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Hospitals and the medical staff primarily maintain a “cure vs.
care” mentality (2012) which lead to unfortunate practices such as overmedication or even dismissal of quality of life practices which were replaced by curative treatment.
The emergence of hospice (the hospice movement) followed a different methodology/ideology.
The research being reviewed currently was conducted in 2012 by Sarah Pederson and Tara Emmers-Sommer.
The study focuses on gathering data to analyze and provide qualitative and quantitative answers to a central research questions which asks how patients understand the hospice mission and holistic approach?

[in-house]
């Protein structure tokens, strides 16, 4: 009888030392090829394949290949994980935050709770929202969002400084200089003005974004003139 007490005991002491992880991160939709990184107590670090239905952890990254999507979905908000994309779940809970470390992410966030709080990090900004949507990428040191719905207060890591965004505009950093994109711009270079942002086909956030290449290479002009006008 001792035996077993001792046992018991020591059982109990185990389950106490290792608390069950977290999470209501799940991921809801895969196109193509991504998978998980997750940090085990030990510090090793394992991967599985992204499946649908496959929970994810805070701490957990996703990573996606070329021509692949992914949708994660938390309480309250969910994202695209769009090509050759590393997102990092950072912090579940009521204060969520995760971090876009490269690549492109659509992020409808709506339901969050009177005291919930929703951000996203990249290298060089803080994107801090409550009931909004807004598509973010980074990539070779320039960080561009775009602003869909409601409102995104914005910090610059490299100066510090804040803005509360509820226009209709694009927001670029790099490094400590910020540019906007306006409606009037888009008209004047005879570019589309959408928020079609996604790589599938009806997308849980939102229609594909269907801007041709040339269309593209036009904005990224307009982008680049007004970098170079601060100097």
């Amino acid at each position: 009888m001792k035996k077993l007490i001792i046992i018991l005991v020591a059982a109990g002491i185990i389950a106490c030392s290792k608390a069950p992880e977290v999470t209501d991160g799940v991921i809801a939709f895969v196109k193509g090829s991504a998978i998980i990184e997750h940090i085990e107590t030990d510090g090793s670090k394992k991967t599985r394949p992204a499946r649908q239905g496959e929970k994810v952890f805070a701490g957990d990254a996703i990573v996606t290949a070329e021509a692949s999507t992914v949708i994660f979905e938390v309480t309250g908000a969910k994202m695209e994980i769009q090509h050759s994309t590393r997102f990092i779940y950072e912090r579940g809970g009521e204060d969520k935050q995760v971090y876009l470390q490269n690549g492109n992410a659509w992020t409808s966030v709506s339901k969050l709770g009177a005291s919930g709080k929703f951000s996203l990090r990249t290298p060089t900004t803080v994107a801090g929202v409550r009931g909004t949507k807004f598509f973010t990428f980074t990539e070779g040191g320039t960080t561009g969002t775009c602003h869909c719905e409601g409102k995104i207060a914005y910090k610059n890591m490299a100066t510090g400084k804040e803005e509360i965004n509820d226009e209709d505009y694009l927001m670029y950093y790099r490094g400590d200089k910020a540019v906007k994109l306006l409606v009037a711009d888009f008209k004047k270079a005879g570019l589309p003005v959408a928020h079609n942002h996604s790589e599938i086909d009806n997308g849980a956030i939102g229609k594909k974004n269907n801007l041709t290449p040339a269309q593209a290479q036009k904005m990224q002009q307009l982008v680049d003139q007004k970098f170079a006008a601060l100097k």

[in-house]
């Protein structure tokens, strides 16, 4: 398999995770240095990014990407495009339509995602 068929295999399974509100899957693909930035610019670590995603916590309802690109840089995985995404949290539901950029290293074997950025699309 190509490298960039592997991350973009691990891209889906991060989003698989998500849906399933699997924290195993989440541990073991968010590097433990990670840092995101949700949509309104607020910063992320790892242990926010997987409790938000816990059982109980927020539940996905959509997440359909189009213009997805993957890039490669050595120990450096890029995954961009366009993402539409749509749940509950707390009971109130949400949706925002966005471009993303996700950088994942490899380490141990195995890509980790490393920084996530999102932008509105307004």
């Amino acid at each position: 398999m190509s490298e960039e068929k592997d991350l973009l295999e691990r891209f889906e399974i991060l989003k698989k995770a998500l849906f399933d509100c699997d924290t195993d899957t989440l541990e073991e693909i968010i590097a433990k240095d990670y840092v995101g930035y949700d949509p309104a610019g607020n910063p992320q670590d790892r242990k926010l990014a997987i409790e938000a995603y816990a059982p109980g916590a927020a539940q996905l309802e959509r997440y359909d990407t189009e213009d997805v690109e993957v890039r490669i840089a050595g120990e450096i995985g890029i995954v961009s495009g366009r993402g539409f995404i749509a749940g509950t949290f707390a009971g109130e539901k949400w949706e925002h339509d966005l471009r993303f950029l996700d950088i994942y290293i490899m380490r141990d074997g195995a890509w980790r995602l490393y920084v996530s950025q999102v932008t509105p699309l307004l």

Each of these concepts is connected to the practice of hospice and how the hospice patient’s outlook is affected by each. A Brief Review of Primary Concepts The studies introduction examines the culture of death in western society dating back several centuries.Death (like birth) was viewed as communal processes (Pederson & Emmers-Sommer, 2012) where patients and families were closely involved with one another.Naturally, as medical processes become more sophisticated, birth began to take place out of the home in professional medical settings.However, according to scholars, death became a process facilitated outside of the home due to, “the psychological discomfort individuals experienced regarding death” (Ragon, 1983).By facilitating the dying process in a hospital setting, refuge/respite was provided to those who were dying (2012).Death in a hospital setting caused certain difficulties.